PCR testing in Naha meant to be limited to Matsuyama ends one hour early after an unexpected number of people arrived, causing long lines and traffic congestion

PCR testing in Naha meant to be limited to Matsuyama ends one hour early after an unexpected number of people arrived, causing long lines and traffic congestion

A long line of people waiting for PCR tests at the Naha Port large passenger ship berth in Wakasa, Naha on August 1

August 2, 2020 Ryukyu Shimpo

On the first day of the prefectural emergency declared by Okinawa August 1, 58 new cases of COVID-19 were confirmed as the spread of the disease shows no signs of slowing down. In Naha, where PCR testing is being conducted, large numbers of people concerned they have contracted the virus are lining up, while the shopping district is deserted on the first weekend of the two week voluntary quarantine. While families could be seen at resorts on the first day of summer vacation, they were all wearing masks, and taking care to observe virus prevention measures.

Never-ending lines of people and cars. “I wonder if I have coronavirus.” On August 1, at testing sites such as the main one in Naha, residents with worried expressions on their faces stood in long lines. Doctors and staff sweat while administering the tests, worried of getting infected themselves.

“We expect a fair number of COVID-positive individuals to come. Please be sure to take sufficient precaution.”

Just before the tests were starting to be administered the morning of August 1, the staff leaned in with serious expressions to listen to the doctors. At the front of the testing site, the line of people waiting for the test was long. The line of cars waiting stretched out in a spiral, and caused traffic congestion on nearby roads.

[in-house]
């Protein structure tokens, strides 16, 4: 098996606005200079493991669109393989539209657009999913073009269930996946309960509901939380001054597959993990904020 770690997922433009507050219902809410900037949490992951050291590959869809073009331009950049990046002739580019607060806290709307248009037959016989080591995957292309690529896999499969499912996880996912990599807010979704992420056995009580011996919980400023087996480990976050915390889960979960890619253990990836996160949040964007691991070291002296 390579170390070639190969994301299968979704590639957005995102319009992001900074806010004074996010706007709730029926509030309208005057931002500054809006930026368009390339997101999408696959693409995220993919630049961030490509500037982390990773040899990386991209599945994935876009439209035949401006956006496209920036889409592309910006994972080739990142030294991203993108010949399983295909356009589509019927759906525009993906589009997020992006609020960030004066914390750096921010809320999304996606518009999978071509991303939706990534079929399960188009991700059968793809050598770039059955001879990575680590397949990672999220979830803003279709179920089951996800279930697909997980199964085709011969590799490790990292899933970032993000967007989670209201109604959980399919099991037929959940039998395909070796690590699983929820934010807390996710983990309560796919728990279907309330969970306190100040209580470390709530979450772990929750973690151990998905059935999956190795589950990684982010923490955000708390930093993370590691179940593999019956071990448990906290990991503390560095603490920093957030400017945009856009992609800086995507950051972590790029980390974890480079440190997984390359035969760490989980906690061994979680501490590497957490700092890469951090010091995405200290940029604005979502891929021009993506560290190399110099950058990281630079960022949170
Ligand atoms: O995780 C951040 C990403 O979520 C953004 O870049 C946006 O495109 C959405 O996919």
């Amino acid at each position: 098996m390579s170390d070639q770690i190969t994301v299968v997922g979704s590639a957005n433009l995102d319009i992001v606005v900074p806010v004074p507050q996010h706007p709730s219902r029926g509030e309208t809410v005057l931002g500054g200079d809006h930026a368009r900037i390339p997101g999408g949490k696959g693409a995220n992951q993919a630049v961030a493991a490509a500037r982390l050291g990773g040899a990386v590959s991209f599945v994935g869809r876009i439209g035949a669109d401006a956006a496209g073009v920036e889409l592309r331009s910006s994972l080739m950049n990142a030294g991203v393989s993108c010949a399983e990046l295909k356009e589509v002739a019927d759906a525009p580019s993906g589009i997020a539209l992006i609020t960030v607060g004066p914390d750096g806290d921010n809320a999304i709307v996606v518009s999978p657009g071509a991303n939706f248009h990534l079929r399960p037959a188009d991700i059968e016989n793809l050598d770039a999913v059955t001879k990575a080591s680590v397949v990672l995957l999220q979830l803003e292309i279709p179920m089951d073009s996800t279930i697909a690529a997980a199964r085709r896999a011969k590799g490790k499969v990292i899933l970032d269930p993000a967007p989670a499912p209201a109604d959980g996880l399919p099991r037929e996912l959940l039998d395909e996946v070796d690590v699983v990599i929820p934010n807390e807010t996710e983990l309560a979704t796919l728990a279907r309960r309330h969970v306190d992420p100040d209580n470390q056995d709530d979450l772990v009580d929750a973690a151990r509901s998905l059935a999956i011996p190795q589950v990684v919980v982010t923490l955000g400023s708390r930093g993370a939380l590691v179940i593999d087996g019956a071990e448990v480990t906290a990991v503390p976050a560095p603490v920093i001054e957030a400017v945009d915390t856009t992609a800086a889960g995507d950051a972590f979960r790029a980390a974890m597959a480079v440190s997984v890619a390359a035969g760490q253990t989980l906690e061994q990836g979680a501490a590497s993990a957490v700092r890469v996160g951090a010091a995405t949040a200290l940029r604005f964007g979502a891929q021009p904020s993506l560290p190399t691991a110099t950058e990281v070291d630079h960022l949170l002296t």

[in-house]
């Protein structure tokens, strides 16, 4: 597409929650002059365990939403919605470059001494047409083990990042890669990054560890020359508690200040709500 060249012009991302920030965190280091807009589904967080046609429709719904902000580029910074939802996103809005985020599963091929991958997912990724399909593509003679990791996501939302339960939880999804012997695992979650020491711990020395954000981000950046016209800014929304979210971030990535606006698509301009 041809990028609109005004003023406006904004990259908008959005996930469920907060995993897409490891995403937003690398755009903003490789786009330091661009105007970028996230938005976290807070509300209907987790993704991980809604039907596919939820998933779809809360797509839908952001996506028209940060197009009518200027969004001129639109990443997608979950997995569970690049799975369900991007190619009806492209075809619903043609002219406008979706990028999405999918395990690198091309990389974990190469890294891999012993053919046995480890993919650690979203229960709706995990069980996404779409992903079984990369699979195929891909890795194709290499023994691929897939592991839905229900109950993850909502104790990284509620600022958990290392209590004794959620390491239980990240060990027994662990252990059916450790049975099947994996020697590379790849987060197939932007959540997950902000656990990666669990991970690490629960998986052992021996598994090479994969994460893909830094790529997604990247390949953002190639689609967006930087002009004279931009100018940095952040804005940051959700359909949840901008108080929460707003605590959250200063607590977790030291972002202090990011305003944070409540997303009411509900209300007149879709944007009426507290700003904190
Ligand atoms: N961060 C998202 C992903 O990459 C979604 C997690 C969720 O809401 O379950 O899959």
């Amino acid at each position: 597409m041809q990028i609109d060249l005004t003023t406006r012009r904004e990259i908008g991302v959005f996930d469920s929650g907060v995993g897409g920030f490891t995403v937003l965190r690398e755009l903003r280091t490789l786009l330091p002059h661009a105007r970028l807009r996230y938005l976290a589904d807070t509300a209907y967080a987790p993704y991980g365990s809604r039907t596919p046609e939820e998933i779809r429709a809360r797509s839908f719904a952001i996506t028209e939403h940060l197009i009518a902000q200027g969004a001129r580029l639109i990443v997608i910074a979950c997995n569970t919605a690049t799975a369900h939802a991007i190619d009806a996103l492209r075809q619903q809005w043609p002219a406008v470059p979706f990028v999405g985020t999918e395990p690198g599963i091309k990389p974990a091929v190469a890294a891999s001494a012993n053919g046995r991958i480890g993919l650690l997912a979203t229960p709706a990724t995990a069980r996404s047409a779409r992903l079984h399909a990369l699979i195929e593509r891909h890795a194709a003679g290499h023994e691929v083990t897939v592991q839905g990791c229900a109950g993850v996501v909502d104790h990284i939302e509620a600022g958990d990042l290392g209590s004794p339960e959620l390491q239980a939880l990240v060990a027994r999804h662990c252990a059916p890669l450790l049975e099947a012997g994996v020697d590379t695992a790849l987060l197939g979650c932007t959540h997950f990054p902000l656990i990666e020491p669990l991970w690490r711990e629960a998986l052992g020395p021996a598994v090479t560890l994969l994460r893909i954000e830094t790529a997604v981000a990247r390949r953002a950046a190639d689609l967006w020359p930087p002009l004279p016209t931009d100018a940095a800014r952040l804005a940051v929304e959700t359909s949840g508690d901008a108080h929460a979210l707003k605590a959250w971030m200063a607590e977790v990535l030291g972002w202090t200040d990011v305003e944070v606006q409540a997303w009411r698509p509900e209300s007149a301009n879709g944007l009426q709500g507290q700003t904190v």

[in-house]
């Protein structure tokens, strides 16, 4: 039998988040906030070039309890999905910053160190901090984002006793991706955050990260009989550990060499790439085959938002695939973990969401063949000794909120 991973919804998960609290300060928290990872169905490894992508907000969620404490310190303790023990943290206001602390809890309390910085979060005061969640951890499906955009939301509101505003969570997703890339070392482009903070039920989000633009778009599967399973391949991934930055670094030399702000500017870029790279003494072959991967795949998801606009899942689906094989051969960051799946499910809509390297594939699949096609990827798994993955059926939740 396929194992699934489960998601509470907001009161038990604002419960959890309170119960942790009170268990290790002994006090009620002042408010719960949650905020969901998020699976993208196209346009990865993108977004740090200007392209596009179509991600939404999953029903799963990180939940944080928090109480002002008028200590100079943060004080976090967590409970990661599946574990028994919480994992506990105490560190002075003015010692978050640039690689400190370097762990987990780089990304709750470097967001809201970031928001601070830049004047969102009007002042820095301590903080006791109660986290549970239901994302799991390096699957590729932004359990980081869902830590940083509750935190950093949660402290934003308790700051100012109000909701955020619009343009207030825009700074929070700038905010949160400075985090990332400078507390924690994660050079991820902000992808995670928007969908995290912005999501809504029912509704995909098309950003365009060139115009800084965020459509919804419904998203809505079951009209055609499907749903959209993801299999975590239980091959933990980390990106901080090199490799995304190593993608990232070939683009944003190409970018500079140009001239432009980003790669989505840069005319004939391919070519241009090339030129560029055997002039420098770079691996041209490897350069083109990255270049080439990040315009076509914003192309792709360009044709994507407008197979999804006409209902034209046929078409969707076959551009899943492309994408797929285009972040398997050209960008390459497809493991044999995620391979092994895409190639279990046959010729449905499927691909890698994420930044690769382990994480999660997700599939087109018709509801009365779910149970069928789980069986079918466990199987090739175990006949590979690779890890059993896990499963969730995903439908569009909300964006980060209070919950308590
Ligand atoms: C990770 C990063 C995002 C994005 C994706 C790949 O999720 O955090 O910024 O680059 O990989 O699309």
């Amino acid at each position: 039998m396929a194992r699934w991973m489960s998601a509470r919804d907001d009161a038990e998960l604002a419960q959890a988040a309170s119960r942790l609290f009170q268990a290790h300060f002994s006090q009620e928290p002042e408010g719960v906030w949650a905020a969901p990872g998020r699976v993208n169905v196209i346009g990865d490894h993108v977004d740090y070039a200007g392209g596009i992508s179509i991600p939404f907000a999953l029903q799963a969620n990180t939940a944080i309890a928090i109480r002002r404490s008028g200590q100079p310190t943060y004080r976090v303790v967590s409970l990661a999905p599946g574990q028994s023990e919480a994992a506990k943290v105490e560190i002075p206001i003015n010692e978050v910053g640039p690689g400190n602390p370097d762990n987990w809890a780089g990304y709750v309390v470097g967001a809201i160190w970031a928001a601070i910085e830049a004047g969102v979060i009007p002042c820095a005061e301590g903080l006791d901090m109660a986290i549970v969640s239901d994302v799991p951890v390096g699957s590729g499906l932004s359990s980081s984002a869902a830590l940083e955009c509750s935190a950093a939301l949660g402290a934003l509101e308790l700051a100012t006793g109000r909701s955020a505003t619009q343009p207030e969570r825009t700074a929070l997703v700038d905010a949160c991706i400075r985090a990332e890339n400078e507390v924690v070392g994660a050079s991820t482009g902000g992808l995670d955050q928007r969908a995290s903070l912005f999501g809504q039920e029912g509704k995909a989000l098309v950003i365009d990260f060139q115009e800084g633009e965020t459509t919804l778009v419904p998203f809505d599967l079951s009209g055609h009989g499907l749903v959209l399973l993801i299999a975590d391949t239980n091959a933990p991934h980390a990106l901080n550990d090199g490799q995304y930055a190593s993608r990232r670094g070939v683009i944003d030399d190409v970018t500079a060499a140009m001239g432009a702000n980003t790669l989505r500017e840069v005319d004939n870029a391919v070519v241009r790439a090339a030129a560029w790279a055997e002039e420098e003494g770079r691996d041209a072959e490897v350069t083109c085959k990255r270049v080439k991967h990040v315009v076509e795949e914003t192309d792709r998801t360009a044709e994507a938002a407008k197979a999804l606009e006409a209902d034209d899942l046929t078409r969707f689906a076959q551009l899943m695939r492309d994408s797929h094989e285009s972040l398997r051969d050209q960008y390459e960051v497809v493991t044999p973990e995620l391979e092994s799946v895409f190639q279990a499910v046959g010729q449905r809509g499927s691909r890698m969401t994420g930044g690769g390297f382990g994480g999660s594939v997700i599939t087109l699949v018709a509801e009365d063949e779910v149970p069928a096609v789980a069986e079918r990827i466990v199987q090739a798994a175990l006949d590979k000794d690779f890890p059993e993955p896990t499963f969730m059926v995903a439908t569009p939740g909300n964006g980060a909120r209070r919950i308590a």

Naha City has assumed that the testing would be limited to retail workers from the Matsuyama district of the city, which has become a hotspot for the virus. Flyers for the testing were only handed out in that area, however news of the testing spread by word of mouth and people turned out in droves.

One man, 50, from Naha was a regular at a bar in Matsuyama where someone tested positive, and he raced to get tested. He said nervously, “I heard about the PCR testing from the bar staff and came too.” A Nepalese woman, 22, who lives in Naha and works at a steak restaurant on Kokusai-dori came after a co-worker tested positive. Her place of work encouraged her to go and get tested.

A 25-year-old woman who works in a hostess bar came with two children, age four and zero, saying with a dark expression, “The owner of a bar someone I know works at tested positive. I am worried about my kids getting infected.”

Due to the unexpected turnout, testing ended one hour before originally planned, and those who were unable to be tested raised their voices in displeasure.

A self-employed man, 28, who had come in contact with multiple people who tested positive said, “Even though they had a schedule for conducting the tests, I was turned away.” It was also mentioned that the waiting area constructed at the testing site had people waiting for the test sitting in close proximity, to which the man said angrily, “It was the ‘three Cs” (Closed spaces, crowded places, and close-contact settings). Isn’t there a pretty high risk of spreading the disease?

“Our prediction was naïve,” leaked one of the city employees with a worn out expression after administering tests.

(English translation by T&CT and Sam Grieb)

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